Recently (October 2016) I had the opportunity to attend an Oracle Compute Cloud workshop that was very interesting. As a side effect I got access to the Cloud for a month thus I could experiment with the Cloud outside the workshop as well.
I’ve had some experience with Amazon EC2 and with creating my own image to upload to that Cloud. There are some nice articles out there on how to do that. I’ve used Jeff Hunter’s article last year, and used that to upload an Oracle Linux 6.x image to Amazon. I ran into some issue’s there due to the fact that I’m not based in the US and needed to upload to Ireland but somehow my S3 bucket got created in the US. The uploading was pretty tiring because of the many pieces I had to cut my image into and the fact that it failed many times. Probably due to my home connection but irritating none the less. But that is not what this blog is about and might be an other blog’s topic.
The Oracle documentation makes it seem very easy to create and upload your own Linux image into that Cloud. A tutorial can be found here.
I thought it might be a good thing to start with OL 7.2 and get some more experience with that as well. But that turned out to be a mistake. The time I was trying to get my own image of OL7 in the Cloud I could not find one provided by Oracle. But at the end of my trial period I noticed that there were some available. I hadn’t seen them before, the documentation did mention that OL7.2 is supported. I might write a part two to blog about that, but I want to test some more and hope to be able to get an other trial account so I can finish that successfully as well.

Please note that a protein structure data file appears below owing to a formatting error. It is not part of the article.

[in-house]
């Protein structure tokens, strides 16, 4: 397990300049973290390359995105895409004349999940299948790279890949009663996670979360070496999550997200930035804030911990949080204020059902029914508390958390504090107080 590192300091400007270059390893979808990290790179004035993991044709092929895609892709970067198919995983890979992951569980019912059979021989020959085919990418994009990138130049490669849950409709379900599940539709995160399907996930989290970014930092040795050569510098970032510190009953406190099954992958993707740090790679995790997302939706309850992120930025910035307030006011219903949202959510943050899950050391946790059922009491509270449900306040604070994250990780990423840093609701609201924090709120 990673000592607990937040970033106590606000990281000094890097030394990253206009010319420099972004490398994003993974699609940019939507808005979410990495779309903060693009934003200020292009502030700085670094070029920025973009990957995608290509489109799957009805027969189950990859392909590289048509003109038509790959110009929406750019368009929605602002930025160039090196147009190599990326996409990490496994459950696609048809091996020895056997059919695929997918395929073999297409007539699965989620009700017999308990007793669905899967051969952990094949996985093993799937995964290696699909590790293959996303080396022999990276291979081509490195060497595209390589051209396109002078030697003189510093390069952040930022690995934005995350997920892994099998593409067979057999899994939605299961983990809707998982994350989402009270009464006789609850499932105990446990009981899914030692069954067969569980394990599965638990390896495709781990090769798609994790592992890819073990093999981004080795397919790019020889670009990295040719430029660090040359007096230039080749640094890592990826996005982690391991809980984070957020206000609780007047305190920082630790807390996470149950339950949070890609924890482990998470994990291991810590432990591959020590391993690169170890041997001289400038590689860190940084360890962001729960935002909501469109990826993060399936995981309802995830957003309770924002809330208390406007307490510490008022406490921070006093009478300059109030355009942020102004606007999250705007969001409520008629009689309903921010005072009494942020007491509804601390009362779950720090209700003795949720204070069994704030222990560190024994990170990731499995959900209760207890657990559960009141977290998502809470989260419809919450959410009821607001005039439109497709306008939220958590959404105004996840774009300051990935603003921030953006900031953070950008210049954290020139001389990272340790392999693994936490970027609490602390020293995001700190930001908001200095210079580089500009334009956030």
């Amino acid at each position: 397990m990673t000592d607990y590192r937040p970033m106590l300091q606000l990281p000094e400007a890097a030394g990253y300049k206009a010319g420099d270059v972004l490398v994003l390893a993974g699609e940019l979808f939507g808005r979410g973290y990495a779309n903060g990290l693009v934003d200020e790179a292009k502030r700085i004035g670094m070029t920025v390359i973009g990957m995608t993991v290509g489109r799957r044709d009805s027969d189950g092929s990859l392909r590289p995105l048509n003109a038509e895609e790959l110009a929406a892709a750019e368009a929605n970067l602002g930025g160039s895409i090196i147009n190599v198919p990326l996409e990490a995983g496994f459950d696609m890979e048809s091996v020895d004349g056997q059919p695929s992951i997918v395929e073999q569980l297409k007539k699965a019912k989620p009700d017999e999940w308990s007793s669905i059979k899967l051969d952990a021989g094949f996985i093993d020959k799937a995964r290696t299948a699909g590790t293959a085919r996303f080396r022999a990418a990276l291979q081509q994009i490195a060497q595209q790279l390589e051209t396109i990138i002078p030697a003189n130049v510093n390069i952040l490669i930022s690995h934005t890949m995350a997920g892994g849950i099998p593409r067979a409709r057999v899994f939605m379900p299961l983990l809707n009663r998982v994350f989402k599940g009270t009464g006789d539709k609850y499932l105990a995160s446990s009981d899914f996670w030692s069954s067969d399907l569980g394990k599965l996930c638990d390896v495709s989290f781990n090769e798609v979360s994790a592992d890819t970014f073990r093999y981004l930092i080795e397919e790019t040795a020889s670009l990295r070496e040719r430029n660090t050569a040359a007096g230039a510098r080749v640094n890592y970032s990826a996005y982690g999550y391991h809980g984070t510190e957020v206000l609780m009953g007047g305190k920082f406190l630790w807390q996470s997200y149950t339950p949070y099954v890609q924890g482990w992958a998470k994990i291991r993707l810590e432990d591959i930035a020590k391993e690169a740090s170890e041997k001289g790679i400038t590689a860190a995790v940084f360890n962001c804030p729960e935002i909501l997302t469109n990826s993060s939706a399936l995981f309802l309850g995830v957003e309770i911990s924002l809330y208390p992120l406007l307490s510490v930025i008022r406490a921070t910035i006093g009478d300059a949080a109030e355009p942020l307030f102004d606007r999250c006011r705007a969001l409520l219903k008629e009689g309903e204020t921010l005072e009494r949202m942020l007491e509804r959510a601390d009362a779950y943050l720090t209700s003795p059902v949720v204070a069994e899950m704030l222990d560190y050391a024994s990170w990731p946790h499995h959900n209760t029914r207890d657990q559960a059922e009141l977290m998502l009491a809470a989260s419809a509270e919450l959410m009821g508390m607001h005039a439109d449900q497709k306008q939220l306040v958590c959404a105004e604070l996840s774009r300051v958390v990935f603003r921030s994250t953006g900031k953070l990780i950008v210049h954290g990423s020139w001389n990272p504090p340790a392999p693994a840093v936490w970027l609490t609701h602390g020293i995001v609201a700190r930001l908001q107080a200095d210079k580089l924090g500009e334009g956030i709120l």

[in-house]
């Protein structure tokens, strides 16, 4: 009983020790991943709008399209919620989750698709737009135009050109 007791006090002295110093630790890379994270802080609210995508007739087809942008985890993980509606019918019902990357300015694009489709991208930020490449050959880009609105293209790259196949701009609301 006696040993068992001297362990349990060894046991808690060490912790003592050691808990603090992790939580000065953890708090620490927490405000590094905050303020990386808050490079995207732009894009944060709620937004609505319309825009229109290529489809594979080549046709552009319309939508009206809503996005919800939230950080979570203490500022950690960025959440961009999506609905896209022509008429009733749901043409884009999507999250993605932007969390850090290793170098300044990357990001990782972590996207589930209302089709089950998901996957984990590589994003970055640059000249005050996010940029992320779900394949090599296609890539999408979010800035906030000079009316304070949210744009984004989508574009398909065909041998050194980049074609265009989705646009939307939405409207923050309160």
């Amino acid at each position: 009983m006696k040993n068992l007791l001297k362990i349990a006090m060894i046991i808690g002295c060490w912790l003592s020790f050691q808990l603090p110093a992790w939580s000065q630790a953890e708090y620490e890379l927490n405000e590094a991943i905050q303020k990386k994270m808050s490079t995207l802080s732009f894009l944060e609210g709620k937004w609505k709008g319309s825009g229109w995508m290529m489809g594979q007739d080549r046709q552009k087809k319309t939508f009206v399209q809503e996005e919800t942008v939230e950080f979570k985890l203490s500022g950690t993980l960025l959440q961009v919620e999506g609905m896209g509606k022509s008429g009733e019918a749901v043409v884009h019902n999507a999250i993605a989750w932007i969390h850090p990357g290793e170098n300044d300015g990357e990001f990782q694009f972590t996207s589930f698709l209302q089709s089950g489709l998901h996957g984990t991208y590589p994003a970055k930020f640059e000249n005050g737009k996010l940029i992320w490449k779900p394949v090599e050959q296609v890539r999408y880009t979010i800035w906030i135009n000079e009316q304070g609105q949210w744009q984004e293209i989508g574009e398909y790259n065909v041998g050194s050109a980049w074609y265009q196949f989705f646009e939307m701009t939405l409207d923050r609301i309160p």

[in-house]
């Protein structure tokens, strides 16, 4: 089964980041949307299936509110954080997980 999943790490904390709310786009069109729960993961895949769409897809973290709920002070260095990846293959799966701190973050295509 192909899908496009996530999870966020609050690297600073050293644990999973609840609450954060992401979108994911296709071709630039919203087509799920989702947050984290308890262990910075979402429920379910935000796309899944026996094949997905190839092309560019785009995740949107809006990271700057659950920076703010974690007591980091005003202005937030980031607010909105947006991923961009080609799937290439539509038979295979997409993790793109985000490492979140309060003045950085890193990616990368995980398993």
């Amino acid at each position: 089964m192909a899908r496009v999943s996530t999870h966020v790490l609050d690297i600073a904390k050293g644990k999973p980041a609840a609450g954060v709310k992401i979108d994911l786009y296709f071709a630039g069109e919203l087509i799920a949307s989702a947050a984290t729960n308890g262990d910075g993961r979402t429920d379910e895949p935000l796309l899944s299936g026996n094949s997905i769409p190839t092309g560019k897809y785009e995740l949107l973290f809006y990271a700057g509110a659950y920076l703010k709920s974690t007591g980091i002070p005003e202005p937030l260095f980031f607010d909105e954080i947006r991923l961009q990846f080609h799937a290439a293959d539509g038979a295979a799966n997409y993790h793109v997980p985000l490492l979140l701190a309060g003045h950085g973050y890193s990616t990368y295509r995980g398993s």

In part one I will describe what I did to create and upload my own OL 6.7 image. Basically it is the same as what was written in the tutorial mentioned above. A few things I did differently.
First of all I did a minimal server install and enabled ssh for the root account by editing the file: /etc/ssh/sshd_config and set PermitRootLogin to without-password.
I also added my public key to the authorized_keys file for the root account. I did this because I needed to test my configuration of the cloud scripts and I wanted to make sure I could login. Of course you do not want to do this for your production cloud images. I could also have used Jeff Hunter’s script for Amazon and edited it to work for the Oracle Cloud. That would probably have been an easier way to fix my root access without putting my public key in the image. Because I know that script works fine. But I decided to install cloud-init via the epel repository. I also could have used opc-init from Oracle. But that isn’t available (yet?) for OL7.x and that was my first choice. For OL6.7 you can download it from here.
You also need to set your network interface to get it’s ip address via dhcp because it will be provide by the Cloud tools to your instance, and have it start at boot. If you do not have network access you will not be able to access your host.
My ifcfg-eth0 looks like:
Before you shutdown your VirtualBox server to convert it to a raw image you should also remove the file: /etc/udev/rules.d/70-persistent-net.rules and make sure your ifcfg-eth0 file in /etc/sysconfig/network-scripts/ doesn’t have HWADDR and IPADDR specified.